We were on two completely different pages yet thinking we were on the same page!

What have I learned about communication from this experience and over the several years I have been married? While I write these tips from the perspective of my marriage, they can be helpful for any relationship, friendship, etc.

  • Ask questions and be clear/specific when giving information with your spouse or partner.

  • Summarize what you heard the other say. “What I heard you say was _________.”

  • Use ‘I’ rather than ‘you’ statements. For example, “Babe, I felt embarrassed when I ended up at the other spa location.” Rather than “You make me embarrassed. when ______.” The later causes the other person to become defensive which can escalate any conflict.

  • Check in with your partner every once in a while via text or a phone call. Connect with one another on a regular basis. Have date nights regularly!

  • Let your spouse or partner know what you need. Do you need them to listen to you as you talk? Do you need them to help you brainstorm ways to fix a problem? What is it that you need from them?

After hashing through this conflict, we still had our date night even though it would have been easier not too. At the end of the day, I love my husband and I am committed to keeping our marriage communication lines open. We look back on this conflict and chuckle at it now. We both learned alot that day and really each day we are married.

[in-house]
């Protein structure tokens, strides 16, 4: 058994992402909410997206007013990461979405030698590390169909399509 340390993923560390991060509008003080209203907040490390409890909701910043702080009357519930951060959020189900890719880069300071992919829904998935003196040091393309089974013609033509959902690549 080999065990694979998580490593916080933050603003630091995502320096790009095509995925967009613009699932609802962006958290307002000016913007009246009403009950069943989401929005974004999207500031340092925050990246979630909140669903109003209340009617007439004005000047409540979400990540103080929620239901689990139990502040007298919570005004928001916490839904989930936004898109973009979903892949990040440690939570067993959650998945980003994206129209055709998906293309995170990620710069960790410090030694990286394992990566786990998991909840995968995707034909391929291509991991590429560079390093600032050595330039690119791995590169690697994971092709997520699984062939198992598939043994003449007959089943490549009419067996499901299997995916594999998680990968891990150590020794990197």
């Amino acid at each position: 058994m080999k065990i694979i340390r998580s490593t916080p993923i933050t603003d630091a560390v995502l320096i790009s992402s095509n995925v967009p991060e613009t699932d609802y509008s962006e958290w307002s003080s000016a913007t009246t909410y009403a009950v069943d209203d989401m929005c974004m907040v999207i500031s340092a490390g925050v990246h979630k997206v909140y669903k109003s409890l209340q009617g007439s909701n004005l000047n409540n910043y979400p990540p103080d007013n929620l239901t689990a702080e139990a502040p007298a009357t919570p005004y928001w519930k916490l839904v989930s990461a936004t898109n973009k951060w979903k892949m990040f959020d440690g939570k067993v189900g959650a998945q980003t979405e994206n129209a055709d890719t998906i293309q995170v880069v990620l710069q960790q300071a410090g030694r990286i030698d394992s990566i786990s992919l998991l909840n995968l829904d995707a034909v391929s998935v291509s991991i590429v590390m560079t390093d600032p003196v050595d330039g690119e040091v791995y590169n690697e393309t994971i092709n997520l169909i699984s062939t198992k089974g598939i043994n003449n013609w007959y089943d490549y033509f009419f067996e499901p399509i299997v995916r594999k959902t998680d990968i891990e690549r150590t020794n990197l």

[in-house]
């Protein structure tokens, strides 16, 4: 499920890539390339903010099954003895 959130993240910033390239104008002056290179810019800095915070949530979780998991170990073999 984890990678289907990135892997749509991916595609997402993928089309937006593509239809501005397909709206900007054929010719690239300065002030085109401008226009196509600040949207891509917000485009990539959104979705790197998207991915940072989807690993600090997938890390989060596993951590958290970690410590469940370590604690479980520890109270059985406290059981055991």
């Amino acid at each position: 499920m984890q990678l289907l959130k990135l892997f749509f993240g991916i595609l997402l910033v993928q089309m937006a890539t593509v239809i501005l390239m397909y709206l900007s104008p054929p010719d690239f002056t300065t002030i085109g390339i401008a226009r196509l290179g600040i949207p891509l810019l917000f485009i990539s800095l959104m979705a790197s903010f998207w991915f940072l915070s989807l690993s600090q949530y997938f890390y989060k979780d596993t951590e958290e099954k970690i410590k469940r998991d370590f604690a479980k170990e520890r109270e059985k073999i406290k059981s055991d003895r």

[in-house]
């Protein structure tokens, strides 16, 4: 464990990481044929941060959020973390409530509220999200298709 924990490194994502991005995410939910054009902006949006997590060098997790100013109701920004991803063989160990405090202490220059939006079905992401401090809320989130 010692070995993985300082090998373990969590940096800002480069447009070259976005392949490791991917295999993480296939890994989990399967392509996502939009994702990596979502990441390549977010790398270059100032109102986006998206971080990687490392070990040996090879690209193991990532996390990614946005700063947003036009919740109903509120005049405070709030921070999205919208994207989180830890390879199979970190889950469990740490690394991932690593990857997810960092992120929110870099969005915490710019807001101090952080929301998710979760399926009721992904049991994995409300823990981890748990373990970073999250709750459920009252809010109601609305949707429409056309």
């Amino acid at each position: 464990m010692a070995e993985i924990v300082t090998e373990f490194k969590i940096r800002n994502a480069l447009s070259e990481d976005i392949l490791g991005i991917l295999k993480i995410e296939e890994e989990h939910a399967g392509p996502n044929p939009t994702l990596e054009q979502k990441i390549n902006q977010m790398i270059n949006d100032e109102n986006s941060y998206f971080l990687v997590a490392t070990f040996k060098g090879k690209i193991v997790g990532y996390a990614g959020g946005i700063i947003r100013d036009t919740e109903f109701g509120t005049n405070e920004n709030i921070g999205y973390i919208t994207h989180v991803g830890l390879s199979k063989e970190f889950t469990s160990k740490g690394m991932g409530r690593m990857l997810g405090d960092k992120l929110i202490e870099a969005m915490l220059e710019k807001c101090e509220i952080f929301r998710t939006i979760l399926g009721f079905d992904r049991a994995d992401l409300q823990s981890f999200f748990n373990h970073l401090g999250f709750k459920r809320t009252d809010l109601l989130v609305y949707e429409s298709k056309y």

P.S. In wanting to be completely honest with my readers, I did have my husband read over this blog post before I sent it out into the world. Just in case you were wondering, he gave the green light to publish it!

Until the next time…Bethie

The LOVE Sandwich

Originally posted on March 11, 2016…resurrected today April 3, 2019…

Oftentimes I see clients who are interested in practicing better communication skills whether it be with their spouse, partner, coworkers, boss, family members or others.

Desiring close connection and intimacy in relationship with others will mean that we have to have hard, challenging conversations at times throughout our lives.

Conversations that we may just not want to have. I get it. I have been there too. I have had to have difficult conversations on numerous occasions.

I also like to practice what I preach. And something I preach to my clients is what I call the LOVE SANDWICH. Picture a HAM sandwich or whatever meat or middle part you like. That sandwich consists of a piece of bread, ham/meat, other condiments such as veggies or maybe chips and then you put the other slice of bread on top to finish the sandwich.

Your hard conversation is like that sandwich.